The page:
Photo Credit: SANDY POST ARCHIVE - The Oct. 24, 1974, Sandy Post shows the Brightwood-area BPA high-voltage transmission towers dynamited by the mysterious bomber/extortionist who signed his extortion letters to the FBI: J. Hawker. This was an apparent reference to Jayhawker, a term for Civil War-era anti-slavery guerillas who terrorized Kansas and Missouri. The revolutionary type rhetoric that accompanied this bombers demands, however, turned out to be camouflage. He and his wife, parents of two young children, had only one motive: Money.Of course, in the chaotic hubbub of the moment, there’s no way that these “official” agency folks are about to make any public statements. Thus, the ever-increasing throng of media (minus me) stubbornly stakes claim in the parking lot. (The next day I learn that one of the Portland TV reporters, under the veil of darkness, had crawled through the rhododendron bushes beneath the District Ranger’s office window — where, inside, an emergency meeting was taking place — and surreptitiously placed a stethoscope up onto the bottom of the glass. Amazed, I remember thinking that I must have somehow missed that particular reporting tactic in journalism school.)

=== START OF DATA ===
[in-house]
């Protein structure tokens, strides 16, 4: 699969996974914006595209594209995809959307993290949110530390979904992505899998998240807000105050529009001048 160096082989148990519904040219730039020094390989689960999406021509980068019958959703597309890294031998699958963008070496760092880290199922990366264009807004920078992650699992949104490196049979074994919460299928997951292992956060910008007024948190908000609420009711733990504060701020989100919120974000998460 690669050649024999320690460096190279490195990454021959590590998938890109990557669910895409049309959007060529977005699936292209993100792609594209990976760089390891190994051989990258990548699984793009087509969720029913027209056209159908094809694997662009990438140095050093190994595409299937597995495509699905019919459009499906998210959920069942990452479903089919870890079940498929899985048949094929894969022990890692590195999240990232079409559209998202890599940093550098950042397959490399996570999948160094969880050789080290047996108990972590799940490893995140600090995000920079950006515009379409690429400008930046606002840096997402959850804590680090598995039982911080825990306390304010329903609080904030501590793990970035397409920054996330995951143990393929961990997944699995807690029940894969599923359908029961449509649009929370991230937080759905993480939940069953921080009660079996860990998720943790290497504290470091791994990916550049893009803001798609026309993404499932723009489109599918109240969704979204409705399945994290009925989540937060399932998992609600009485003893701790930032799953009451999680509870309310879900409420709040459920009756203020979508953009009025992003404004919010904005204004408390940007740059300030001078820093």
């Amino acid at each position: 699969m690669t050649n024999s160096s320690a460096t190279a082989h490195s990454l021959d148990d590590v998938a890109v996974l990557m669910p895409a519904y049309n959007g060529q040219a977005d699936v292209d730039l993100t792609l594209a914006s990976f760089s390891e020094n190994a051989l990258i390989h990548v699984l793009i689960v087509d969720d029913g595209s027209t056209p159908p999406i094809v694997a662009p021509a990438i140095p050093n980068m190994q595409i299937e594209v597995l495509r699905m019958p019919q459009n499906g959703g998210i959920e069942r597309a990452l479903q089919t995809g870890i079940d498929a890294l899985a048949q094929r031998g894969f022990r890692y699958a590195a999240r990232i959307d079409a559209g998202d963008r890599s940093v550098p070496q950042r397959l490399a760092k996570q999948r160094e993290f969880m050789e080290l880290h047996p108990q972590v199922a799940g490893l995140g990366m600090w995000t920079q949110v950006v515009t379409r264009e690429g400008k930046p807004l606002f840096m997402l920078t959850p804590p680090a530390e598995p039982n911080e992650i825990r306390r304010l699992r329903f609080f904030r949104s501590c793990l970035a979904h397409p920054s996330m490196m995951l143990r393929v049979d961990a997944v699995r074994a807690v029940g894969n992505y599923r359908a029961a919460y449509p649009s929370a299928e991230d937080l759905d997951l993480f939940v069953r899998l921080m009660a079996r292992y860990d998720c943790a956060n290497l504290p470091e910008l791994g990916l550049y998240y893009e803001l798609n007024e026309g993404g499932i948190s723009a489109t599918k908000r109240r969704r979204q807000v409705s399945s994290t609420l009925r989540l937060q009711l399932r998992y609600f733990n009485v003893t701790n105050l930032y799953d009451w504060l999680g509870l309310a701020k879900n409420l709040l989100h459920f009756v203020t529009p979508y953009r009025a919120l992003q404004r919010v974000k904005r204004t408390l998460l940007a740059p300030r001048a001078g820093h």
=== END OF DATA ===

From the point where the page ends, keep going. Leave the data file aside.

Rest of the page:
Young yahoo gets the eyeball

I thank my friends for informing me about this unbelievable breaking news. But I explain how I just got the paper out; my deadline for the next paper is six long days away. No need for me to go jostle with all those big city journalists whose deadlines are most likely only hours away.

And, as fate would have it, I already had an appointment to go to the ranger station that very next morning to meet with this same friend. I was going to do a story about how the Welches Grade School students had helped replant a logging site near Rhododendron.